Robert Nozick’s ‘The Tale of the Slave’

In his book Anarchy, State and Utopia, Robert Nozick has a chapter titled “The Tale of the Slave”. In this chapter, Nozick proposes a thought exercise. He gives the reader a set of nine cases, and tells them to imagine they are the slave. The cases get better and better for the slave throughout the entire set. The last case is parallel to what we have now in America. He, however, leaves us with one chilling question: “Which transition from case 1) to case 9) made it no longer the tale of a slave?” Nozick’s point is that it is still the tale of the slave.

At the end of the set, the slave is still a slave. We are still slaves. Slaves to a gang of thugs who coerce and oppress us.

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Lysander Spooner’s Argument Against ‘Tacit Consent’

Lysander Spooner was a nineteenth-century philosopher who wrote against John Locke’s theory of ‘tacit consent’. According to Locke, ‘tacit consent’ occurred when a person implies consent to be governed by accepting benefits given by the governing power. Spooner, on the other hand, thinks this idea is completely ludicrous.

Spooner argues that consent has to be given expressly, and it cannot be implied. A contract is not binding to you if you have not signed it. Why would consent be any different in this instance?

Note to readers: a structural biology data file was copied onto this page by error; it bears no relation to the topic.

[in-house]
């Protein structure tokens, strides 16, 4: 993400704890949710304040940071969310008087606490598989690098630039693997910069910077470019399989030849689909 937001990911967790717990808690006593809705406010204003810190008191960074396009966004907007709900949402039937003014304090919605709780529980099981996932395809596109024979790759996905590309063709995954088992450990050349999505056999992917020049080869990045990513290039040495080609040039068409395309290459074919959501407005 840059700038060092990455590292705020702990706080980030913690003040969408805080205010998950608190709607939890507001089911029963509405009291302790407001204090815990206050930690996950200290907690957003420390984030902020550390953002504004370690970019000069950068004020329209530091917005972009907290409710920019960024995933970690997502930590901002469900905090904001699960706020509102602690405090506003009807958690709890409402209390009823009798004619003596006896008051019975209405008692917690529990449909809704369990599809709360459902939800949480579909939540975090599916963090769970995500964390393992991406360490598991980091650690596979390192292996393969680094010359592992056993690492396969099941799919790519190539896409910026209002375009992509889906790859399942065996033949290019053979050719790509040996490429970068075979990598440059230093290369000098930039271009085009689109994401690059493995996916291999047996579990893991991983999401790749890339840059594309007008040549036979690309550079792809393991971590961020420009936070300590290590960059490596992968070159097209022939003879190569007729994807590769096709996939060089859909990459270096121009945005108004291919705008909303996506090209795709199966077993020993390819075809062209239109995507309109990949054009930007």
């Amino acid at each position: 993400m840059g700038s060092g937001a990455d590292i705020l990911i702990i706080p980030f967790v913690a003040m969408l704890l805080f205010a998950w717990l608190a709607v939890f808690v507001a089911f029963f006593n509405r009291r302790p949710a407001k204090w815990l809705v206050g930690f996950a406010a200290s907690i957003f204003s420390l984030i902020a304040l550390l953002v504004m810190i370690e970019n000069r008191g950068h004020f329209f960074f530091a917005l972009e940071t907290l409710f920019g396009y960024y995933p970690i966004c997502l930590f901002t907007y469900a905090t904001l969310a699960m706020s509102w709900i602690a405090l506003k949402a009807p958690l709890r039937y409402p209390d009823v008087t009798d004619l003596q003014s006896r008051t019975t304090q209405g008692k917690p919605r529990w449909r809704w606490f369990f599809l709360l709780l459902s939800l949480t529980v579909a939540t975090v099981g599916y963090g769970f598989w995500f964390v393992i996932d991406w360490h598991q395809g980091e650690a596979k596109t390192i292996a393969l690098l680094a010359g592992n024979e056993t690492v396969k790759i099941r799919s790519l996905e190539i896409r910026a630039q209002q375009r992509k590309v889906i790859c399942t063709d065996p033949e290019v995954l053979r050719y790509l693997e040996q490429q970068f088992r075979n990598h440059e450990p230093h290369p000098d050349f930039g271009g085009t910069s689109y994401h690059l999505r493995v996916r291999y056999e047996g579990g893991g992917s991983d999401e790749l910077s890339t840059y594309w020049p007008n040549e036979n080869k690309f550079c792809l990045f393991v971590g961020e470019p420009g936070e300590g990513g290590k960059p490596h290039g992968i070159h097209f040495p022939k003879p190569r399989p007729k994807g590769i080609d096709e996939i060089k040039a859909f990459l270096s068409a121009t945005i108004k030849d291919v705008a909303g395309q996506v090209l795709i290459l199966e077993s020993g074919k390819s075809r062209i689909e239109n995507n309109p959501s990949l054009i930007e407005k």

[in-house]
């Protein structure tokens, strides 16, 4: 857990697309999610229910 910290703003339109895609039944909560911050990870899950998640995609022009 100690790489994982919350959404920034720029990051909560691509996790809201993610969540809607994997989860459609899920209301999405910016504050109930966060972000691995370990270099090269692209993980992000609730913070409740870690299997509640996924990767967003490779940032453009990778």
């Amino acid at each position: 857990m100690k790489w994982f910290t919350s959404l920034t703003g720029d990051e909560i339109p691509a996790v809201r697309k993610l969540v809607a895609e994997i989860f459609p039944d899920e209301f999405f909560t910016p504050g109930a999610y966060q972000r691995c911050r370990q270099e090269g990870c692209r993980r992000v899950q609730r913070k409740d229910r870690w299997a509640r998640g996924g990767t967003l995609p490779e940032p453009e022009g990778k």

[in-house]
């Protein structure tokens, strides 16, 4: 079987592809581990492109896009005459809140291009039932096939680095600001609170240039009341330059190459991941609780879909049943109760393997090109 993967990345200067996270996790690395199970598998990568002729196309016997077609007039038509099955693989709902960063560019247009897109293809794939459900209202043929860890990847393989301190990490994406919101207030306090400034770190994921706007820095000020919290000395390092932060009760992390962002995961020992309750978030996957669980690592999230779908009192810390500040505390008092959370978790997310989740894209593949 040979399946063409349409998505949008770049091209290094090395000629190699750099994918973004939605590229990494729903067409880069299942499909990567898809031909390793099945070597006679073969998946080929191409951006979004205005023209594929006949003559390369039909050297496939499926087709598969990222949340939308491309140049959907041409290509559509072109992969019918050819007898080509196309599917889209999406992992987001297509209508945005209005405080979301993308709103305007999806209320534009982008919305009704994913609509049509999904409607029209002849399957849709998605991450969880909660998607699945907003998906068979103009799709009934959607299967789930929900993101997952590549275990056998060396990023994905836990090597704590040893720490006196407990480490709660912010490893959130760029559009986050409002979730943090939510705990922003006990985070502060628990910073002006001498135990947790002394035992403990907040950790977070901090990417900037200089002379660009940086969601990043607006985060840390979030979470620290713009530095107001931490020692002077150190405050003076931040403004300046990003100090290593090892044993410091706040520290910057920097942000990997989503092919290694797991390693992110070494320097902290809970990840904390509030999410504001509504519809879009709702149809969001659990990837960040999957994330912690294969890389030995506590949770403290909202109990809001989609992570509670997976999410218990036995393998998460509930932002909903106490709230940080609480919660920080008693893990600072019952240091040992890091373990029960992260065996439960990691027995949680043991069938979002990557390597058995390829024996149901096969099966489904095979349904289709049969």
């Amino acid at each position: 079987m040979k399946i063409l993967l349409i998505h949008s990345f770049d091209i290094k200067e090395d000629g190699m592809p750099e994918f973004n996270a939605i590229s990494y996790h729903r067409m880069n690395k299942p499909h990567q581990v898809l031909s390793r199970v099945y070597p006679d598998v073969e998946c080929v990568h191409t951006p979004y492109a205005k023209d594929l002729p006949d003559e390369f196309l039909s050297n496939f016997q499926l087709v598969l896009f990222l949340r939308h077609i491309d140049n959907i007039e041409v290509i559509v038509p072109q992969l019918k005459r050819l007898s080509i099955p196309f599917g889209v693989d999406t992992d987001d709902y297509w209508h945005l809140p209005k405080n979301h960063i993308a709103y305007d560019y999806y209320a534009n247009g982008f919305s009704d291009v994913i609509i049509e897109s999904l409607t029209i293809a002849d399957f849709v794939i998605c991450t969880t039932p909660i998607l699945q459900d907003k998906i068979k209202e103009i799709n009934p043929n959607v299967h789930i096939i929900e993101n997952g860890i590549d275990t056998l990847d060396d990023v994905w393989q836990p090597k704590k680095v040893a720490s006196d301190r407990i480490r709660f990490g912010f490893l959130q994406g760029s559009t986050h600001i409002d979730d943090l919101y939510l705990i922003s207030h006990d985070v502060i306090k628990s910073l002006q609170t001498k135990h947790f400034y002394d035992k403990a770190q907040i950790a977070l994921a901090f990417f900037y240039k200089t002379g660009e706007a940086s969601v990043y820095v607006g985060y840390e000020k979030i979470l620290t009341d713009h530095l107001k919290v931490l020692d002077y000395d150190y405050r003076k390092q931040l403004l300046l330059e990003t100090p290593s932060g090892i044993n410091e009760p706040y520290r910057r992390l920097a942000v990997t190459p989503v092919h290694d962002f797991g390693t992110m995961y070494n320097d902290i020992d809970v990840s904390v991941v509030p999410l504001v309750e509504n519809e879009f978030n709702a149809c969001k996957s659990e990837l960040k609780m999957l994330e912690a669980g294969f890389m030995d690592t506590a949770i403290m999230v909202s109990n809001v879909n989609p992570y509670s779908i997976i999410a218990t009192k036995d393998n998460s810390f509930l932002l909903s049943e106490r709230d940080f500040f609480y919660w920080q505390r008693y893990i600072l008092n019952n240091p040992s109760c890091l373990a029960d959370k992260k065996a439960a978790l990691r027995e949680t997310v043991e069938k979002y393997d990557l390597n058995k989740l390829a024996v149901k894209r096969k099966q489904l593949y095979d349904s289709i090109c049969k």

It’s just like everything else about the government. Any one individual person cannot aggress against another and be morally justified, however, when a group of people get together and call themselves ‘government’, both the people and the ones calling themselves ‘government’ think they can do whatever they want.

Murray Rothbard’s Defense of Complete Self-Ownership

Murray Rothbard believed in complete self-ownership. He believed it was the only completely defensible philosophical position.

With the issue of self-ownership, there are three possible options besides complete self-ownership. You can have no one owning anyone, including himself. You can have everyone owning a portion of himself and a portion of everyone else. You can have partial ownership of one group by another.

The first two choices don’t make any sense, and the third choice is unfair and immoral. The only choice left is complete self-ownership.

However, in America today, we have the third option. The government practically owns the citizens, and, as I stated above, this is completely immoral.

The Age of Discovery and the Philosophizing of Natural Rights

The Age of Discovery provided an opportunity for Spanish thinkers to reflect on the idea of natural rights.

In the Age of Discovery, the Spanish explorers of the New World were less than courteous to the natives. This was due mainly to the fact that the Spaniards believed they had some sort of superiority, either because they were religious, Spanish, or any other number of reasons. Because of their supposed superiority, the invading Spaniards were forcefully ejecting the natives away from their property and possessions.